Rome's contention is that it is not possible to be catholic without be [Roman] Catholic. For whatever friendly advances Rome has made in the past years since Vatican II, the basic position of Rome has not changed much. Rome is the true visible Church on earth. Period. While it might be true that there are Christians outside of Rome, they rush to be in communion with the Pope once they realize their faith. Now someone will surely bring up the Orthodox, but Rome has an uneasy theological relationship with the Eastern churches and one that is beyond the purview of this particular meandering thought. Lutherans worth their salt do not surrender their claim to catholicity but they dispute to their very core the idea that this catholicity implies or requires reunion with Rome.
From Newman's suggestion that to be deep in history is to cease to be Protestant to the strange looks of those who encounter Lutheran claims to catholicity, the presumption is that being catholic automatically leads to being Roman Catholic. In this, both Rome and some Lutherans agree. For Lutherans who remind their peers that Lutherans are not sectarian nor are they Protestant are often quickly dismissed as Romanizers readying themselves to swim the Tiber. This is an inherent weakness of Lutheranism that taking our confessional, theological, liturgical, and sacramental identity seriously often raises the ire of those who are more content to see Lutheranism as the first Protestant sect. If you don't believe me, read some of the comments on my blog every time I mention things catholic.
Before the Church was “Catholic” she was already “catholic. Well of course this is true. But the contention of the Reformation is that the catholicity of the [Roman] Catholic was surrendered to novelties that were not and are not either catholic or ancient. Over and over again the Lutherans insisted that the articles of the faith in dispute were later additions and could not nor should they be allowed to bind the conscience of the believer. Whether or not you agree with the Lutherans, it has long been admitted that at best some of these doctrines existed as pious opinions along the way but became ordinary much later -- many perfected in medieval times. At worst, they were inventions that proceeded from and existed to support papal supremacy. Lutherans insist that the papacy is not central to catholicity (and may destroy catholicity) and in this the Orthodox readily agree.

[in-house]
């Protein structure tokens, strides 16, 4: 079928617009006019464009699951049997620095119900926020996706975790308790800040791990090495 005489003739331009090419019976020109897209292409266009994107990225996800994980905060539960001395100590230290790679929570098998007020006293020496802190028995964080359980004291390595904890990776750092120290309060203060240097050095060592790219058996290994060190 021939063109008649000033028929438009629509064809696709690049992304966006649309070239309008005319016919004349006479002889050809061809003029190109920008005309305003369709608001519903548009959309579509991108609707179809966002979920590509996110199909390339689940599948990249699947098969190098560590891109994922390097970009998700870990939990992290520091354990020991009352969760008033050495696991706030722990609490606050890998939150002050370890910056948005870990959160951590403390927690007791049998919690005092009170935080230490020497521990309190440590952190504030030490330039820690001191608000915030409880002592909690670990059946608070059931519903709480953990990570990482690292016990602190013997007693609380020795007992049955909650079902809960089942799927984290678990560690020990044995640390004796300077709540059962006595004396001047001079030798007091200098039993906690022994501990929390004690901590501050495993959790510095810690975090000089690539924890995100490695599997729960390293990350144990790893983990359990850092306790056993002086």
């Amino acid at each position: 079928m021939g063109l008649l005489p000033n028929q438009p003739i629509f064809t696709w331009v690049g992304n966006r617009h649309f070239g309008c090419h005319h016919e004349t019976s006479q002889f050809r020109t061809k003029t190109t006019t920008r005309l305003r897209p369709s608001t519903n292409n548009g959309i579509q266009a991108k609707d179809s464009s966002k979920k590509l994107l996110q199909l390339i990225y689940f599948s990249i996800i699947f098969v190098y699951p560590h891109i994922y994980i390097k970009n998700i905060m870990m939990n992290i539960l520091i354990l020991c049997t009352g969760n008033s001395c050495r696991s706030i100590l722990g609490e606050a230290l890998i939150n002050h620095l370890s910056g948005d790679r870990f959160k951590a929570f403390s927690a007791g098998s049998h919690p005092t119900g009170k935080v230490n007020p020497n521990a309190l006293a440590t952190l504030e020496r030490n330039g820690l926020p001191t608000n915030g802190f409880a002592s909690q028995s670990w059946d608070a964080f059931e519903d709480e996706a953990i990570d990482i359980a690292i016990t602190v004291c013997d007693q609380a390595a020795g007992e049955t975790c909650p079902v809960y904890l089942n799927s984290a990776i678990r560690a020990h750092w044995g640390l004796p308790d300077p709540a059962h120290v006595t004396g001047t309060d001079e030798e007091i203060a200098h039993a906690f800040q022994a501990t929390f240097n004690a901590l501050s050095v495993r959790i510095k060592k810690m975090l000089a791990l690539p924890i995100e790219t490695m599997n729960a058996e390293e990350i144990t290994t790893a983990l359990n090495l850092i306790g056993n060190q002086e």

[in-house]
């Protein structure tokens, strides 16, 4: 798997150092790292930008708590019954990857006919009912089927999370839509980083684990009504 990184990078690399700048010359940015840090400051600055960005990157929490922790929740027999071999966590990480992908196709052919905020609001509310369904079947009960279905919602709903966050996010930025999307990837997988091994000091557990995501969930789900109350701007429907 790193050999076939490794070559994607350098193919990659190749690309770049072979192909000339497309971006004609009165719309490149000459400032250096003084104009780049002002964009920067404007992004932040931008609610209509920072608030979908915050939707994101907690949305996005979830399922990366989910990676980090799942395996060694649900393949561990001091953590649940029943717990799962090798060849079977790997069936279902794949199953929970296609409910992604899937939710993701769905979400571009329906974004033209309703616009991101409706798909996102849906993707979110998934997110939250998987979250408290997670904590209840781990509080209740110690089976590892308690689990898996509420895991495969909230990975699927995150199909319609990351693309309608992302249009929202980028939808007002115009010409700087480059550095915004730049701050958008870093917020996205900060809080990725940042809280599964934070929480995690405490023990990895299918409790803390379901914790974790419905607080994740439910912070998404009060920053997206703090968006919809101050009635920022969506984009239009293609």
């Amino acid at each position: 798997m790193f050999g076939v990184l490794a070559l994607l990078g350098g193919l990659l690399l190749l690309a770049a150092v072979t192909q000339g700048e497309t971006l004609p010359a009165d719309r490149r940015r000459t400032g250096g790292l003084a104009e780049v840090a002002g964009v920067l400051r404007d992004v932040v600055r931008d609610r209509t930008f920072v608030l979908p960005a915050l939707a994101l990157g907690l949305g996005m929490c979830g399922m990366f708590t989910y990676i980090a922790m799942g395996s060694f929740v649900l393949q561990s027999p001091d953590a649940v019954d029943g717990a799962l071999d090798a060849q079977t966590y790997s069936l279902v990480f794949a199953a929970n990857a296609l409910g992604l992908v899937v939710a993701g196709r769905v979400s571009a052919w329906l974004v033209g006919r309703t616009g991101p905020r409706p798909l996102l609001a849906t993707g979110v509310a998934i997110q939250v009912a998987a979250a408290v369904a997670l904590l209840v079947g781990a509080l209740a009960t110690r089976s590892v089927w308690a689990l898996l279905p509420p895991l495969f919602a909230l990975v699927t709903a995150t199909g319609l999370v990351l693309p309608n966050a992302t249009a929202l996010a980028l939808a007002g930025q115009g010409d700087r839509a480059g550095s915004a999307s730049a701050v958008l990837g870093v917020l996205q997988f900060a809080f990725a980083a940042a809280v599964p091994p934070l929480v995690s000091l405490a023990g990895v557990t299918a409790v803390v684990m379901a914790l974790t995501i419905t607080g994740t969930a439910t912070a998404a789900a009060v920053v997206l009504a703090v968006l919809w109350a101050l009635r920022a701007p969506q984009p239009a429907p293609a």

Indeed, the challenge raised by the Lutherans is that what is essentially Roman is troublesome or worse for what is essentially catholic. Our complaint is not that the Roman Church is too catholic or Catholic but not Catholic or catholic enough. In this, the current occupant of the Chair of St. Peter seems intent upon proving our point for us. Far from being close to the charge of being Lutheran, Francis shows that what has become the center of Rome (instead of doctrine and practice) is submission to papal authority. This is what agitates against Rome's claim that to be catholic is to be [Roman] Catholic. For only in mythology can it be held that the papal office as it is defined and practiced today is supported by the ancient church. It is not even the development of a doctrine which is rooted in Scripture and tradition but the innovation of something neither Scripture nor the early church ever imagined.
There are many popes we might admire and many whose theological testament we would support but, for the Lutheran, it is a surrender of catholicity to admit that at the helm of the Church catholic lies the Pope. I wish, sometimes, we had a single voice to speak for us and a man to hold us as Lutherans accountable for what we confess and how we would practice that confession. But we do not. We have individuals to exercise the episcopal ministry among us (oversight of doctrine and practice) but we do not have an equivalent of the papal office. The Church is Catholic and catholic not because of the complexion of her many and diverse people but because she holds unwaveringly to the one, holy, catholic, and apostolic faith.